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Tertiary institutions key to Kenya’s quest for innovations

Students during training session at a vocational institution. FILE PHOTO | NMG
Students during training session at a vocational institution. FILE PHOTO | NMG 

Research shows that there is a direct correlation between education and economic development of any country.

This can be attested by the way many economies world over push for provision of basic education for all and even increased access at higher levels of education.

According to World Bank, in 2015 Kenya’s adult literacy rates stood at 78 and 67 per cent for males and females, respectively, which compares favourably with the sub-Saharan Africa average of 69 and 52 per cent for males and females, respectively.

Access is not the only critical issue in education. Quality and relevance are equally essential.

In the recent times, we have seen a lot of efforts from the Ministry of Education towards ensuring quality and relevance through transformation of the national examinations, revising standards, pushing for integrity as well as reviewing of the curricula. All these efforts are highly commendable.

Recently, I watched the World Cross Country Championships in Kampala with great fascination. There was notable drama in the senior men’s race when Geoffrey Kipsang Kamworor of Kenya out-paced Uganda’s Joshua Cheptegai at the tail end of the race. Cheptegai set pace for the better part of the race but ran out of stream within about 500 metres of finishing the race, then Kamworor won. Cheptegai finished a distant 30th place.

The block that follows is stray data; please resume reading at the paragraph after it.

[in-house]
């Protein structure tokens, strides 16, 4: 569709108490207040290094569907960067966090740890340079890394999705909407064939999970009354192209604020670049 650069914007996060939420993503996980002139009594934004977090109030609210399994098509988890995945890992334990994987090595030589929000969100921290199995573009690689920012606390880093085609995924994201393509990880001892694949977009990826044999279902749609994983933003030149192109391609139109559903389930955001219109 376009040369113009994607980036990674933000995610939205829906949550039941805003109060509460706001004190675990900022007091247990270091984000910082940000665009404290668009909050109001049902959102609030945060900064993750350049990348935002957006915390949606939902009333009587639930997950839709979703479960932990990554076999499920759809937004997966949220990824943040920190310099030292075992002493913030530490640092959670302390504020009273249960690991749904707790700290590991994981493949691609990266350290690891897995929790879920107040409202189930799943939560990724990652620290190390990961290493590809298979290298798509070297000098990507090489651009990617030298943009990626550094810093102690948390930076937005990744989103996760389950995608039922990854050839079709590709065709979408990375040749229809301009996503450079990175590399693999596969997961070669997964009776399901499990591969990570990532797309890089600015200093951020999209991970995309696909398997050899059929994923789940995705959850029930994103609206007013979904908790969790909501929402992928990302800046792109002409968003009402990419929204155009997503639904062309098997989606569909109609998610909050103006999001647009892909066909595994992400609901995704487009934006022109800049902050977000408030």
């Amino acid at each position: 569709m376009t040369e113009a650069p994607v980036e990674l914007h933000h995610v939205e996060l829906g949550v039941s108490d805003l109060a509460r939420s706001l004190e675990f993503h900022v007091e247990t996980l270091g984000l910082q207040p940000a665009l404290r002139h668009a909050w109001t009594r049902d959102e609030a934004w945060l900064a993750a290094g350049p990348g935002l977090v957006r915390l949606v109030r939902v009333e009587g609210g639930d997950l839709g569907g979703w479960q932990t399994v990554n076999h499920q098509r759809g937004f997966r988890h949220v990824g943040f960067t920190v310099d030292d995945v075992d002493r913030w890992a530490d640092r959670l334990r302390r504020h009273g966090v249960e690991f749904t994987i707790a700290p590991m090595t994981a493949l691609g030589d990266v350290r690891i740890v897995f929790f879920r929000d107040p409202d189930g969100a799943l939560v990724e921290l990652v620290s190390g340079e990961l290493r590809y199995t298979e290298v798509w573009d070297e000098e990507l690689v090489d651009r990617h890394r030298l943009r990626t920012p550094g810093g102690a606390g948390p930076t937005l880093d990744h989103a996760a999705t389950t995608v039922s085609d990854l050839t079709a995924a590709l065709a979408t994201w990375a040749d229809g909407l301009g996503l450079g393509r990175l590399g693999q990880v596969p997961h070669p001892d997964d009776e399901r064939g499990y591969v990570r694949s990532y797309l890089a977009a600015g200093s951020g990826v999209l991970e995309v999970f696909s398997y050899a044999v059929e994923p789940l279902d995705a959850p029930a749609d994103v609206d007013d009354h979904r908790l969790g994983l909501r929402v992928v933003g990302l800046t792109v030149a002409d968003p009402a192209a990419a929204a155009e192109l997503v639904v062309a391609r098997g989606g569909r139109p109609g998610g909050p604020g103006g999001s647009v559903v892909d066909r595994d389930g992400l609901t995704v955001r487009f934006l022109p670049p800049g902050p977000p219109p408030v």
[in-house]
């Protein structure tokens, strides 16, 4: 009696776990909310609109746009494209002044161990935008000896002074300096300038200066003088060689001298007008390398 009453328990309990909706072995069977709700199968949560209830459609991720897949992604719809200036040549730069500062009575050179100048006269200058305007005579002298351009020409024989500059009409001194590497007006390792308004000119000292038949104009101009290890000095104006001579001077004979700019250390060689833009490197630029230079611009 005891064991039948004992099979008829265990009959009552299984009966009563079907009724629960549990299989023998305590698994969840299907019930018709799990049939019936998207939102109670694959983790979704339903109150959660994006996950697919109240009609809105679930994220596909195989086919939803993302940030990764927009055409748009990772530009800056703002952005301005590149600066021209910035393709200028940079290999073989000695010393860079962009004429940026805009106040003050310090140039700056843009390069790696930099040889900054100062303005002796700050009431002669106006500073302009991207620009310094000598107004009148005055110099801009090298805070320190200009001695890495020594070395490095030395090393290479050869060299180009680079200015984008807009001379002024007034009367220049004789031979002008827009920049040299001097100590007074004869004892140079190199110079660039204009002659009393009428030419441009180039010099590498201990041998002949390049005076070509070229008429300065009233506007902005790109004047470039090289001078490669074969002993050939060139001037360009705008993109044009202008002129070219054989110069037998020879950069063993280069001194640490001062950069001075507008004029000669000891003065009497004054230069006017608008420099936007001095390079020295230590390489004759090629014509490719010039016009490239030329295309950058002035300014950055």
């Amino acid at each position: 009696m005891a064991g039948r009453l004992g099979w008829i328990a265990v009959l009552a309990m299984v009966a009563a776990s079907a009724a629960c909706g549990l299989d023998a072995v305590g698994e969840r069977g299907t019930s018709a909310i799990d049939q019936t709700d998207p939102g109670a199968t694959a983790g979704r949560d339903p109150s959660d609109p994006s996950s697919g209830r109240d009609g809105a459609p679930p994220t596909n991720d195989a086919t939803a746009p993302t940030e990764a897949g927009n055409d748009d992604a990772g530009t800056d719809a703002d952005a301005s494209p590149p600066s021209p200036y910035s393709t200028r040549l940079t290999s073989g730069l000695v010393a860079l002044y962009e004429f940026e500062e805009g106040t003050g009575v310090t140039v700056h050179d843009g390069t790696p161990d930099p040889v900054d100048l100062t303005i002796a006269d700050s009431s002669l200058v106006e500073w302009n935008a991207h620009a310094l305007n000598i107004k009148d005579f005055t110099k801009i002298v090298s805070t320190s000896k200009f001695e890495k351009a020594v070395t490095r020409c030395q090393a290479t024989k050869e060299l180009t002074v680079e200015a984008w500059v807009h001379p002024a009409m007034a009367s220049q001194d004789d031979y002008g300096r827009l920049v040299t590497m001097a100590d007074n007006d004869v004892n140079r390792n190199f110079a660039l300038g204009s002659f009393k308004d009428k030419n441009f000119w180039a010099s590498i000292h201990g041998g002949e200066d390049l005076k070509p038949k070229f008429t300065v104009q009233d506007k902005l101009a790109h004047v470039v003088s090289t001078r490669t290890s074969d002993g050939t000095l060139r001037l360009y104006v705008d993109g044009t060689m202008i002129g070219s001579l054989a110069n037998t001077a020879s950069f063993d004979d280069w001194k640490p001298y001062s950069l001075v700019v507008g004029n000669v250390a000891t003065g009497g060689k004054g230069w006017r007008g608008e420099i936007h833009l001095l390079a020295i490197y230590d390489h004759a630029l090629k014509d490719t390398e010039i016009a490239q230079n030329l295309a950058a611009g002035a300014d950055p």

I was thinking about this episode in relation to education and progression. There are top students who perform well and finally join universities.

Then there are those who go to various technical vocational education and training (TVET) institutions such as Kenya Institute of Management and ultimately work their way to the university if that is their goal.

The fact that these group of students may have scored lower grades does not mean that they should not harbour dreams of joining universities or becoming successful global citizens.

Just like in the analogy of the marathon, these students can consistently and progressively work their way up and pursue their life goals without feeling condemned.

Success should not be a reserve for the top student. There are many examples of the best innovators in the world who were not ‘A’ students but went ahead to bequeath the world of timeless solutions that remain relevant into the future such as Albert Einstein and Steve Jobs, among others.

It is time Kenyans embraced TVET qualifications as having equal prestige with university education and give graduates from these institutes a chance to develop innovative solutions for the marketplace.

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